+class must define the slots where the field data will be held.  It
+should also provide a class option holding a human-readable string for
+the class type.  As an example:
+#+BEGIN_SRC emacs-lisp
+  (defclass ebdb-field-gender (ebdb-field-user)
+    ((gender
+      :initarg :gender
+      :initform unknown
+      :type symbol
+      :custom (choice
+              (const :tag "Female" female)
+              (const :tag "Male" male)
+              (const :tag "Other" other)
+              (const :tag "Unknown" unknown)
+              (const :tag "None/Not Applicable" none))))
+    :human-readable "gender"
+    :documentation "A field holding gender information about this record.")
+Once the class itself is defined, there are three basic methods which
+must be provided: `ebdb-read', which prompts the user for values used
+to create a new field instance, `ebdb-parse', which accepts a string
+or other data and creates a new field instance from it, and
+`ebdb-string', which returns a string representation of the field
+instance.  The simplest field types only need to provide these three
+The `ebdb-read' and `ebdb-parse' methods are static (class-level)
+methods.  Both take an optional "slots" argument, which a plist of
+slot values that will eventually be fed to `make-instance'.  If values
+are already present in the plist, these methods should /not/ override
+them.  In addition, `ebdb-read' takes an optional "obj" argument,
+which, if present, is an existing field instance that can be used to
+provide default values for the new object.
+#+BEGIN_SRC emacs-lisp
+  (cl-defmethod ebdb-read ((class (subclass ebdb-field-gender))
+                          &optional slots obj)
+    (unless (plist-get slots :gender)
+      (let ((gender (intern (completing-read
+                            "Gender: " '(female male other unknown none)
+                            nil t
+                            (when obj (symbol-name (slot-value obj 
+       (when gender
+         (setq slots (plist-put :gender gender)))))
+    (cl-call-next-method class slots obj))
+  (cl-defmethod ebdb-parse ((class (subclass ebdb-field-gender))
+                           str &optional slots)
+    (when (and (null (plist-get slots :gender))
+              (member str '("female" "male" "other" "unknown" "none")))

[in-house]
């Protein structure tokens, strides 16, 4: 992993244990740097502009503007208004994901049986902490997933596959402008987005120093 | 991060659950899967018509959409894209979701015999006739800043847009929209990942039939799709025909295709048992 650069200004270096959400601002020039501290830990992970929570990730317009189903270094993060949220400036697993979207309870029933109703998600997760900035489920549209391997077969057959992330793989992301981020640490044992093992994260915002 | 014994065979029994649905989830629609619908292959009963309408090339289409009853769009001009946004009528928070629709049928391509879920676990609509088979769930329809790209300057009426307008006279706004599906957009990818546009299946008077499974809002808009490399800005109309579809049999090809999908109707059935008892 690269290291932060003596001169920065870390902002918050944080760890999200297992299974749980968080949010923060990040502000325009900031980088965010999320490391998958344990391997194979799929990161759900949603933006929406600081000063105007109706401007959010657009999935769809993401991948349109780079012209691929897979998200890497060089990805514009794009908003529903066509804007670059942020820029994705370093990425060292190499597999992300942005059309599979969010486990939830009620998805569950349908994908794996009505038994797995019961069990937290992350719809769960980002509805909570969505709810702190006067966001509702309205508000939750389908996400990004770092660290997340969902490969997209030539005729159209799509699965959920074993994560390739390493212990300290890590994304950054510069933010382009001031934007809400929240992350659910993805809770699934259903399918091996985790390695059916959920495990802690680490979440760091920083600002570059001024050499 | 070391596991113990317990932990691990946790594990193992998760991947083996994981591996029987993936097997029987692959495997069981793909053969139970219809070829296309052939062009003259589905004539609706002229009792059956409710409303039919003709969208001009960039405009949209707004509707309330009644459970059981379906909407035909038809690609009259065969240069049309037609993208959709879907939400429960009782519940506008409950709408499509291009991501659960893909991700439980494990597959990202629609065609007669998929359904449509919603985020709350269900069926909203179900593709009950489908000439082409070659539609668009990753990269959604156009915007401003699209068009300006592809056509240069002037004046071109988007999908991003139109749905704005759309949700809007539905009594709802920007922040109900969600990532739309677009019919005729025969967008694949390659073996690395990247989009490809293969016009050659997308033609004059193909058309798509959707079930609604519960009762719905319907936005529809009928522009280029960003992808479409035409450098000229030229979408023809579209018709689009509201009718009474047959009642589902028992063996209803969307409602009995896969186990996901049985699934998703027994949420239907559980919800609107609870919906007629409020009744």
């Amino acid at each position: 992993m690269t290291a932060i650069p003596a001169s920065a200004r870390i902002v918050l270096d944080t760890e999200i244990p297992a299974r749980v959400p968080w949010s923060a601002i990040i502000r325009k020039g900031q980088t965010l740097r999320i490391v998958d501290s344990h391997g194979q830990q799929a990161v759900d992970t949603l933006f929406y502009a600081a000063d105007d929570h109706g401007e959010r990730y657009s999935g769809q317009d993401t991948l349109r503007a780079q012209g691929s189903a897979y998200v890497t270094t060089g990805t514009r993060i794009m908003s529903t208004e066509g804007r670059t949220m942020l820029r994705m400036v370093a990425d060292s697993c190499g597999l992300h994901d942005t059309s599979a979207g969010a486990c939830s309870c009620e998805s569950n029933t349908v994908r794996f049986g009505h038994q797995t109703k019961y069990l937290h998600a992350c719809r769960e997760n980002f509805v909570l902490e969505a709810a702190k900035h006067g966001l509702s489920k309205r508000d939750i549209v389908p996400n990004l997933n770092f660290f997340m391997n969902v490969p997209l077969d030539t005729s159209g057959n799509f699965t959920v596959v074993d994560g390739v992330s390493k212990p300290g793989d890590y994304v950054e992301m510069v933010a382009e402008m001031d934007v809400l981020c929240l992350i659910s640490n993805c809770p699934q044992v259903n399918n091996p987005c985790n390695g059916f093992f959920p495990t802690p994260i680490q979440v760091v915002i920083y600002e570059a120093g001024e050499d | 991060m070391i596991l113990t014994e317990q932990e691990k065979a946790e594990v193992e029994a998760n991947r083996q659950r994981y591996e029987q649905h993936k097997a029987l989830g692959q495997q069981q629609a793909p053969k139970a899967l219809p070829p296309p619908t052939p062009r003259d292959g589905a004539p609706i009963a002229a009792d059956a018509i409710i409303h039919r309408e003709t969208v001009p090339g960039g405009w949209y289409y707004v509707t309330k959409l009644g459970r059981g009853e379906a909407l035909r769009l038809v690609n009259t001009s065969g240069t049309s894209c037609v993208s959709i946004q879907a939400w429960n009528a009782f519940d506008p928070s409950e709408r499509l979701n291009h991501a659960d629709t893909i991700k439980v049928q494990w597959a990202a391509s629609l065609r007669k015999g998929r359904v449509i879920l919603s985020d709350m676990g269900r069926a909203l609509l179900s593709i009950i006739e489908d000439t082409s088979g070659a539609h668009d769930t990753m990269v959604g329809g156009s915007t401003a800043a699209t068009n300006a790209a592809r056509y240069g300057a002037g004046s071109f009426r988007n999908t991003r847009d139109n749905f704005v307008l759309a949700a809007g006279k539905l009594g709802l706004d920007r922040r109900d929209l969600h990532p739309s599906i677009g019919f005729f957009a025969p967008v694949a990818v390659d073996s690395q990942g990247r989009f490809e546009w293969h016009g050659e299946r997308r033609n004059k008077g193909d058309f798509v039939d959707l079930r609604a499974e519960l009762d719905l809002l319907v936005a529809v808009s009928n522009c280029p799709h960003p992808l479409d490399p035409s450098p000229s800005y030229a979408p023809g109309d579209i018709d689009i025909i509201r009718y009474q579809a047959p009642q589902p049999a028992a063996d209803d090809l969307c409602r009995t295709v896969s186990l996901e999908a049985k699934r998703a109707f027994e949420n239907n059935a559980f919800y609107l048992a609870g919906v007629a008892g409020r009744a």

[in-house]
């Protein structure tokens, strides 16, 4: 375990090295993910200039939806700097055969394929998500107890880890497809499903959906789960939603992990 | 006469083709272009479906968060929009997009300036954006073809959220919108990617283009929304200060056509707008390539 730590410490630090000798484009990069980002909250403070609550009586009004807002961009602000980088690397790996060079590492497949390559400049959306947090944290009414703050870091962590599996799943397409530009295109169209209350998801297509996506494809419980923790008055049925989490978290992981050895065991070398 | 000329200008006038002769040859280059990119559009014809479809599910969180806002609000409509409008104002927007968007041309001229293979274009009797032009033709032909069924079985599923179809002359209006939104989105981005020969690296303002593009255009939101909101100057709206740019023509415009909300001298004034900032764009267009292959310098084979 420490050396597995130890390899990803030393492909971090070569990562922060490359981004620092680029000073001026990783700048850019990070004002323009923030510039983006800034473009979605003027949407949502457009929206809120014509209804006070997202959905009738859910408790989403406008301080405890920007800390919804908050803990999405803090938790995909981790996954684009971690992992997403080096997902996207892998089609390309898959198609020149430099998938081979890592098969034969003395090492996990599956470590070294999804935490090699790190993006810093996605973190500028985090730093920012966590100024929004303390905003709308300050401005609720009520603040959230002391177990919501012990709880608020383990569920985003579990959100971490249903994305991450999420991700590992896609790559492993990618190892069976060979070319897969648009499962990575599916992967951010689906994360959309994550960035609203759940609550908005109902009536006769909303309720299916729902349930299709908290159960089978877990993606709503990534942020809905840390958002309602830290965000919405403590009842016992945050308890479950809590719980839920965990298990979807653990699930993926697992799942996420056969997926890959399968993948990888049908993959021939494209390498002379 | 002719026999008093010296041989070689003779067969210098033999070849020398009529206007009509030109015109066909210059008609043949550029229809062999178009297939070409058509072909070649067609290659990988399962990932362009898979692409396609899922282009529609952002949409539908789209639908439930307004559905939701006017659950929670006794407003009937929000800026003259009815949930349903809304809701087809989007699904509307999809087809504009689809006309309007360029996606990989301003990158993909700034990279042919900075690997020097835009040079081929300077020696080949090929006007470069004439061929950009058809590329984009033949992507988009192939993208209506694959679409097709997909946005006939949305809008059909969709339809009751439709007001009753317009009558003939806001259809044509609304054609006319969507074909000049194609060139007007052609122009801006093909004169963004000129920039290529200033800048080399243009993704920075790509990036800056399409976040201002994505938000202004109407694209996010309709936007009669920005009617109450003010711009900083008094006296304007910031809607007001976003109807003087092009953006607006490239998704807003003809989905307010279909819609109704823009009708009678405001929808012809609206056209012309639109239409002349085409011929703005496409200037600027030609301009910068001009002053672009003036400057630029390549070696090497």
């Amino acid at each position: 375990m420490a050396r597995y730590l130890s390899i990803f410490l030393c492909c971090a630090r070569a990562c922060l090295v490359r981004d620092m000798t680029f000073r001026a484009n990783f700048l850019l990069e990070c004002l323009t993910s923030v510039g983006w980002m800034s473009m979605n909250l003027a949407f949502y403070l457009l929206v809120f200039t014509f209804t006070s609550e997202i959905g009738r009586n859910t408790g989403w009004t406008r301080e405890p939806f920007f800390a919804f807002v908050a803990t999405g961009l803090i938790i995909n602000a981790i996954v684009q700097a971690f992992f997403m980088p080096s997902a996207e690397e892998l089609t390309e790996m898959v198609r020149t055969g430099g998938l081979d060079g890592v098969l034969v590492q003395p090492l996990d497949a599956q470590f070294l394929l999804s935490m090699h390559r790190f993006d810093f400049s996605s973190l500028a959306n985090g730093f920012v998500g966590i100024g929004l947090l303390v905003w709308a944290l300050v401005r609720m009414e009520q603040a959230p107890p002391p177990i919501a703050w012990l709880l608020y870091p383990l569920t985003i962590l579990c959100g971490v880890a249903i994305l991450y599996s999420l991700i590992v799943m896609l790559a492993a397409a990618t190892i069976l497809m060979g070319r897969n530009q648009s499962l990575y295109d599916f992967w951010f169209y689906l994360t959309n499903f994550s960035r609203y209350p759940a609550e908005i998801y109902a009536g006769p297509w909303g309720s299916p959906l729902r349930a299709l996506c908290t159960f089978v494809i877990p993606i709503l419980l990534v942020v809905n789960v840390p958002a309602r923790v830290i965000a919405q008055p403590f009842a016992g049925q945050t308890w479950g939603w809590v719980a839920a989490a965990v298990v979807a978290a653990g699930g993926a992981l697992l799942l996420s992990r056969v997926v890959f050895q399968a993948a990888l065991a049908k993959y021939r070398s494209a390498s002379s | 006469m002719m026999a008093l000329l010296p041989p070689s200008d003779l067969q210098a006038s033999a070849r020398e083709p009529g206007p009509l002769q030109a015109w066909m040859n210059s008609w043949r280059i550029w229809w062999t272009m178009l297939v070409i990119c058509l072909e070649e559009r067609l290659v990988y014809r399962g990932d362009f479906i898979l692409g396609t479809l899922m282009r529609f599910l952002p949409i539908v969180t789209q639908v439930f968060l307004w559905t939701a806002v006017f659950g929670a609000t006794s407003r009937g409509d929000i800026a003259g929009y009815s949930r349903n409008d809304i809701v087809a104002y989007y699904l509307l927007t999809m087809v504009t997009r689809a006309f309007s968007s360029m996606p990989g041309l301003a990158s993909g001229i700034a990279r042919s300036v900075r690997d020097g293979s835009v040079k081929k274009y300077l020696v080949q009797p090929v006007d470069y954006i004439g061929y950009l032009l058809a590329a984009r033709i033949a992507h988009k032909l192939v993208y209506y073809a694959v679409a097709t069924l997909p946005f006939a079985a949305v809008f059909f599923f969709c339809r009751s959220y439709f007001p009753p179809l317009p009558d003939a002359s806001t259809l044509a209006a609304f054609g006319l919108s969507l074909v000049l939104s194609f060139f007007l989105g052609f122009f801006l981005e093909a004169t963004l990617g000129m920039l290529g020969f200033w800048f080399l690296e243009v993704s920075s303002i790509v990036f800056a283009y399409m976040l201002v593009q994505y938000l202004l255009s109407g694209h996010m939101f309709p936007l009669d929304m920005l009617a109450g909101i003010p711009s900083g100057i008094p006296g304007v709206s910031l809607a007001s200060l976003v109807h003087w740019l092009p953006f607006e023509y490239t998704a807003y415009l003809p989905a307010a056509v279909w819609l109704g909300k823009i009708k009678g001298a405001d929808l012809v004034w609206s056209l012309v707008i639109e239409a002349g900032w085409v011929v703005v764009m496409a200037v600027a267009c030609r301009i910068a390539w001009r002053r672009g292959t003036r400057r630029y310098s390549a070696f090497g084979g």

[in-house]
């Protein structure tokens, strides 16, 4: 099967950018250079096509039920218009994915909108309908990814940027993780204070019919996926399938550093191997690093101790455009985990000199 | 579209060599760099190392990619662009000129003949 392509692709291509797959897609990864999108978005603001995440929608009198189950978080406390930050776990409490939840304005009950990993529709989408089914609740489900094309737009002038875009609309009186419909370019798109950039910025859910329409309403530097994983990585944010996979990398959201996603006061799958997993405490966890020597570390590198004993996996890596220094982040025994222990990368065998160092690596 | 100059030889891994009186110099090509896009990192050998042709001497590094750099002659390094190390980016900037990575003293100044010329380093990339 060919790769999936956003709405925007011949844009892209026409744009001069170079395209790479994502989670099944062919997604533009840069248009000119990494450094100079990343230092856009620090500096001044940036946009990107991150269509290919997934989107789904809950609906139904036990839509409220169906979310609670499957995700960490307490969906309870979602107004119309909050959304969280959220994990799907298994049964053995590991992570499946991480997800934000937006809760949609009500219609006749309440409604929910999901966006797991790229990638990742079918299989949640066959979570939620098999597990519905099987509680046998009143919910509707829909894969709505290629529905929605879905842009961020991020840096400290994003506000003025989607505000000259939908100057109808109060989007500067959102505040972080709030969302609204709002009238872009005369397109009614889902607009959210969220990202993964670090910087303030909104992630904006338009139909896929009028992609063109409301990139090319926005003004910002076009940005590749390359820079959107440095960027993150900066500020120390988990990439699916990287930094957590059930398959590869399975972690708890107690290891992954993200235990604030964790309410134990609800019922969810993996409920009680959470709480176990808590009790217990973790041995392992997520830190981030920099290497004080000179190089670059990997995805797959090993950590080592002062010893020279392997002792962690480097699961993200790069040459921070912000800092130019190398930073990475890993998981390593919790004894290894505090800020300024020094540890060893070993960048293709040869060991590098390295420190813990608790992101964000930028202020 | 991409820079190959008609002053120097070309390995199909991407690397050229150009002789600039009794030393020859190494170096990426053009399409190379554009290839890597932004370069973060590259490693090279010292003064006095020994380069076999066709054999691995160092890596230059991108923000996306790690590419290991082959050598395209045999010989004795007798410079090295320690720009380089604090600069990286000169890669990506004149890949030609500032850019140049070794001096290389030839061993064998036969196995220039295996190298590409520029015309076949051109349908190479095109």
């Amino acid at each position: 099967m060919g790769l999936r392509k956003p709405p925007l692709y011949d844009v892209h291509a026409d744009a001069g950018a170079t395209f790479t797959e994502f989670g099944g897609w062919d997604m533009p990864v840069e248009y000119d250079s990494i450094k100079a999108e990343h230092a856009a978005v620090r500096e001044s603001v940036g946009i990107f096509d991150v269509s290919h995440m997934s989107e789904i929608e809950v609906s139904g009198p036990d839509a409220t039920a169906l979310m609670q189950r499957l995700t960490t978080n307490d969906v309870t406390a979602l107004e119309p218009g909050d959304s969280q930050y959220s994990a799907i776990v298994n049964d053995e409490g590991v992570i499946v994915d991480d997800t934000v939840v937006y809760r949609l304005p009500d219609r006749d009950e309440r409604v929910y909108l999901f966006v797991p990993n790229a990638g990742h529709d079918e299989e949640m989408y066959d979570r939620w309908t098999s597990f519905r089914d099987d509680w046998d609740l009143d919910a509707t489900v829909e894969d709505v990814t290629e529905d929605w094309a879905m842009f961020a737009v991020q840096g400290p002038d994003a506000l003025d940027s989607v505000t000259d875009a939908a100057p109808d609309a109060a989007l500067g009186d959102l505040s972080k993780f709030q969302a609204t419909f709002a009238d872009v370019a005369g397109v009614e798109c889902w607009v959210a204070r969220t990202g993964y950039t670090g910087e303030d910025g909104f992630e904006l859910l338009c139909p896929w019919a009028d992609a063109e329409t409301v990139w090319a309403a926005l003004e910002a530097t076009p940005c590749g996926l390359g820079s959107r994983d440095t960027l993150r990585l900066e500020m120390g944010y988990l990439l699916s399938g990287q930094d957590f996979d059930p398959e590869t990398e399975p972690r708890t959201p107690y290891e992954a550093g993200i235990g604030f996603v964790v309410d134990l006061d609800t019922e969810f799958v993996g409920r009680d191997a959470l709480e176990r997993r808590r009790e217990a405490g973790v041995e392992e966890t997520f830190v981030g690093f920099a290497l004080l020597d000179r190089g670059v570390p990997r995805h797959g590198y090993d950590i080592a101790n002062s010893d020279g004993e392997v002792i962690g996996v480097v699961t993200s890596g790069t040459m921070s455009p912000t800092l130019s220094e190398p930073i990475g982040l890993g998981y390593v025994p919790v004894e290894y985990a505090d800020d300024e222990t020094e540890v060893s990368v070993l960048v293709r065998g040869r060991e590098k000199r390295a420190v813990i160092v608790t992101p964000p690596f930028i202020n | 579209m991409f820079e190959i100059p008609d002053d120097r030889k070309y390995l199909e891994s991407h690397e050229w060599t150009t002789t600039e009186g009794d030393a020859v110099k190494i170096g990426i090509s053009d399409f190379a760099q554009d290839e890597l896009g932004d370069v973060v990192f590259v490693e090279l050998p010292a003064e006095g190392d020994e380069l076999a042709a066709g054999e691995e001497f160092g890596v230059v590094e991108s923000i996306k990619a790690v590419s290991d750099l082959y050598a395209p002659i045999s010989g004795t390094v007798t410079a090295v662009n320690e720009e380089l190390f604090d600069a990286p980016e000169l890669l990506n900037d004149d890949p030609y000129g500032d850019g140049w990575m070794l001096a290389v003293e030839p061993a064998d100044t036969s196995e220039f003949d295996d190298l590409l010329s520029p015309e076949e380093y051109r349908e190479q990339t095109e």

+      (setq slots (plist-put slots :gender str)))
+    (cl-call-next-method class str slots))
+  (cl-defmethod ebdb-string ((field ebdb-field-gender))
+    (symbol-name (slot-value field 'gender)))
+*** Init and Delete Methods
+It's also very common to define `ebdb-init-field' and
+`ebdb-delete-field' methods for classes.  These methods can be used to
+maintain secondary data structures, or set up extra hashing for
+records, or do any other supplemental work.  The one restriction is
+that they must not change the database: they may not edit records or
+their fields.  Both methods are called with the field instance as the
+first argument, and the record the instance belongs to as an optional
+second argument.  `ebdb-delete-field' also accepts an optional third
+argument, "unload", which is non-nil when the record is being
+unloaded, rather than deleted.
+`ebdb-init-field' is called:
+1. When loading for the first time (records call `ebdb-init-field' on
+   all of their fields after they're loaded).
+2. When adding a new field instance to a record.
+3. When editing an existing field instance (editing is a
+   delete-and-create operation).
+`ebdb-delete-field' is called:
+1. When deleting a field instance.
+2. When deleting the record owning the field instance.
+3. When editing an existing field instance (editing is a
+   delete-and-create operation).
+4. When unloading a record from the database (the optional third
+   "unload" argument will be non-nil).
+*** The Labeled Field Class
+Many field classes maintain their own list of labels: ie, anniversary
+fields can be labeled "birthday", "wedding", etc.  This functionality
+can be added to fields by additionally subclassing the
+`ebdb-field-labeled' class, and then defining a variable that will be
+used to hold labels, and pointing to it in the class-allocated
+"label-list" slot.  Everything else is taken care of automatically.